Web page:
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Northwest Pavilion

In each corner of this pavilion are relief sculptures by Bela Lyon Pratt (1867-1917). The sculptures represent Spring, Summer, Autumn, and Winter. Murals by William De Leftwich Dodge (1867-1935) ornament the walls and ceiling.

In the domed ceiling the artist has depicted Ambition, represented by the Unattainable Ideal, who holds the palm branch awarded for achievement and rides on a great winged horse. She is led by Fame, who holds the horse-s bridle and blows her trumpet in the direction of the chaotic group of strivers below them. Ambition is shown as the incentive for all human efforts, in art and science.

On the left a murderer topples a tripod and looks back at the body of a miser whom he has just slain. Three figures reach desperately toward Fame: a helmeted warrior, a sculptor bearing a statuette of the Venus de Milo, and a man being held back by a temptress. A blind poet is seated and on the far right a jester looks toward the viewer, rather than at Fame, as he holds a skull in one hand and a statuette of Victory in the other. He mocks the strivings of personal ambition in this life, knowing that real fame comes only after death. The wall murals below represent a related area of achievement: Literature, Music, Art, and Science.

Photography by Carol M. Highsmith.

Ambition

In the domed ceiling the artist has depicted Ambition, represented by the Unattainable Ideal, who holds the palm branch awarded for achievement and rides on a great winged horse. She is led by Fame, who holds the horse's bridle and blows her trumpet in the direction of the chaotic group of strivers below them. Ambition is shown as the incentive for all human efforts, in art and science.

On the left a murderer topples a tripod and looks back at the body of a miser whom he has just slain. Three figures reach desperately toward Fame: a helmeted warrior, a sculptor bearing a statuette of the Venus de Milo, and a man being held back by a temptress. A blind poet is seated and on the far right a jester looks toward the viewer, rather than at Fame, as he holds a skull in one hand and a statuette of Victory in the other. He mocks the strivings of personal ambition in this life, knowing that real fame comes only after death. The wall murals below represent a related area of achievement: Literature, Music, Art, and Science.

Science

Science depicts a varied group of male figures positioned before a great temple of science. At the center a winged female figure of Science descends from the heavens to crown the inventor of the phonograph, who kneels on the step before her with his invention. On the right a seated figure holds a model of a steamship and next to him a standing figure holds an early electric lighting device and beyond him, a man gathers wheat from the tines of a metal reaper. On the left a group of scientists, representing Physiology, Anatomy, and other medical sciences gather and discuss their theories around a table. On the far left a kite lying on the ground represents Benjamin Franklin's famous electrical experiments, and a figure at a campfire tends a heated kettle of water, representing James Watt's discovery of the power of steam. Below are names of ancient cities notable for their contributions to science: Babylon, Tyre, and Carthage.

Art

Art depicts a varied group of male and female figures representing the Arts of Sculpture, Painting, and Architecture. At the center a painter sketches a seated model while an instructor criticizes his work and to the right a seated young woman paints a Greek vase. Architecture is represented by a male figure holding a plan and by Ionic and Corinthian column capitals. A sculptor is shown with various attributes and famous examples of works of sculpture including a figure for the Parthenon and a winged Victory. Below are names of ancient cities notable for their contributions to art: Thebes, Athens, and Rhodes.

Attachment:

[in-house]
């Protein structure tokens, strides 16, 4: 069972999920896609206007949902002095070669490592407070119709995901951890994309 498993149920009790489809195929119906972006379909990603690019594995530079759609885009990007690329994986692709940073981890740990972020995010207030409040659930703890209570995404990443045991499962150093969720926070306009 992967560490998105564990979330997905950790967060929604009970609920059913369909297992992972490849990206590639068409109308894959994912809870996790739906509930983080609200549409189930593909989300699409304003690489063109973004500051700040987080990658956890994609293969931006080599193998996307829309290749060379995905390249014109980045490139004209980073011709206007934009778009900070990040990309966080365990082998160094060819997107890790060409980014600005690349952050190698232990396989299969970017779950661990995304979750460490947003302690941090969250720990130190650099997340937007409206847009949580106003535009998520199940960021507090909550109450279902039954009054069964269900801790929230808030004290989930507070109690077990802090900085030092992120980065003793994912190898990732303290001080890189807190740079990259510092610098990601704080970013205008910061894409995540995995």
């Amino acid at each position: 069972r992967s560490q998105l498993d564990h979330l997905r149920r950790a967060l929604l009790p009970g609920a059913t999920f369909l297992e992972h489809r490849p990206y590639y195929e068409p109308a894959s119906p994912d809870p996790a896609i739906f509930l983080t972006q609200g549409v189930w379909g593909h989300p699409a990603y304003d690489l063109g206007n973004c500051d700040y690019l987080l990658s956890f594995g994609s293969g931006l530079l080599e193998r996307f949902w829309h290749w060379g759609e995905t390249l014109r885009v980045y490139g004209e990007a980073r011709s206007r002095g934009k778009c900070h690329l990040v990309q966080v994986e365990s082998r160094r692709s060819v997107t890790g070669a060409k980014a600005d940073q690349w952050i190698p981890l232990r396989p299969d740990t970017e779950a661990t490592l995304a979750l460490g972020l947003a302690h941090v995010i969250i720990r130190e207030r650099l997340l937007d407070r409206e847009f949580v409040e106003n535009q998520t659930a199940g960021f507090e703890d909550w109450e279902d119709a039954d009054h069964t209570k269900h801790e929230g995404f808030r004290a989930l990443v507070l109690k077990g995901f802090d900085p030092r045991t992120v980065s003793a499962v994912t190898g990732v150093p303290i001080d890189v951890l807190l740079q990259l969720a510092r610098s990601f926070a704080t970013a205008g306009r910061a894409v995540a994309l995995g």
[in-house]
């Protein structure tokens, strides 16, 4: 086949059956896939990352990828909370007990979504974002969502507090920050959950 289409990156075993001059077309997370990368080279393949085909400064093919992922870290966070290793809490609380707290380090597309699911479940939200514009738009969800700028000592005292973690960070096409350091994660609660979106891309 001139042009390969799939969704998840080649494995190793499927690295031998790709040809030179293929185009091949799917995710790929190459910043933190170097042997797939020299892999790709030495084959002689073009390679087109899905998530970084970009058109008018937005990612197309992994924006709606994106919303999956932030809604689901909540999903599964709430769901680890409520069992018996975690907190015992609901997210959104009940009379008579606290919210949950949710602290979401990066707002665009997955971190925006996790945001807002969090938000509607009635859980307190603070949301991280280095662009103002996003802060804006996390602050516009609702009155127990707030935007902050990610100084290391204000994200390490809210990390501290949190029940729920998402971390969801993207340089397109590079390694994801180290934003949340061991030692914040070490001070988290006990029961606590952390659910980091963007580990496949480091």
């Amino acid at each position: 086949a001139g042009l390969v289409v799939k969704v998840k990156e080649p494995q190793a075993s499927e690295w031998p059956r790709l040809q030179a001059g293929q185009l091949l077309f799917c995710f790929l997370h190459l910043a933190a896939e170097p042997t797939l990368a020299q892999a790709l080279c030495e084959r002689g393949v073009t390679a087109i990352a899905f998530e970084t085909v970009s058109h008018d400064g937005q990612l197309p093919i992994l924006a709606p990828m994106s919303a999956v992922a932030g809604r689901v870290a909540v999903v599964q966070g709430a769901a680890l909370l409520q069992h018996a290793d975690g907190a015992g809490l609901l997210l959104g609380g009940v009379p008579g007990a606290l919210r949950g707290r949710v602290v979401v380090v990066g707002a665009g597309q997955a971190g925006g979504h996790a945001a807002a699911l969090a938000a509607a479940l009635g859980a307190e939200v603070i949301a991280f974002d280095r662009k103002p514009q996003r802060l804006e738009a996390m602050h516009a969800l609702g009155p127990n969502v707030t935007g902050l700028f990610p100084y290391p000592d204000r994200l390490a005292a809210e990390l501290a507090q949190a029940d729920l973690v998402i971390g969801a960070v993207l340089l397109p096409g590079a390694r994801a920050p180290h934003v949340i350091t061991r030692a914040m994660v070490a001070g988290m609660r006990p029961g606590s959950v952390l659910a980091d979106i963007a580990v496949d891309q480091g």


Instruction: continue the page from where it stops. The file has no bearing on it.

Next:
Art

Literature

Literature depicts a varied group of male and female figures sitting or standing. Apollo, the God of letters, sits in the foreground of a Greek temple surrounded by a company of maidens reading an ancient scroll. On the right, are Comedy and Tragedy. In the foreground a woman instructs two youths in the rudiments of learning. On the left a dreamy poet reclines and reads beside a bust of Homer while his muse hovers above him. Next to him a standing figure of Fame holds out a crown of laurel above the head of a seated poet who is deep in thought. Below are the names of countries notable for their contributions to literature: Greece, Italy, and England.

Music

Music depicts a varied group of male and female musicians sitting or standing. At the center Apollo is represented as the god of song and harmony, playing upon a lyre while sitting upon a long marble bench. Other figures, variously disposed throughout the panel, play a number of different musical instruments, illustrating the development of the art. Below are the names of cities notable for their contributions to music: Venice, Berlin, and Paris.

Autumn

In each corner of this pavilion are relief sculptures by Bela Lyon Pratt (1867-1917). The sculptures represent Spring, Summer, Autumn, and Winter.

Spring

In each corner of this pavilion are relief sculptures by Bela Lyon Pratt (1867-1917). The sculptures represent Spring, Summer, Autumn, and Winter.

Summer

In each corner of this pavilion are relief sculptures by Bela Lyon Pratt (1867-1917). The sculptures represent Spring, Summer, Autumn, and Winter.

Winter

In each corner of this pavilion are relief sculptures by Bela Lyon Pratt (1867-1917). The sculptures represent Spring, Summer, Autumn, and Winter.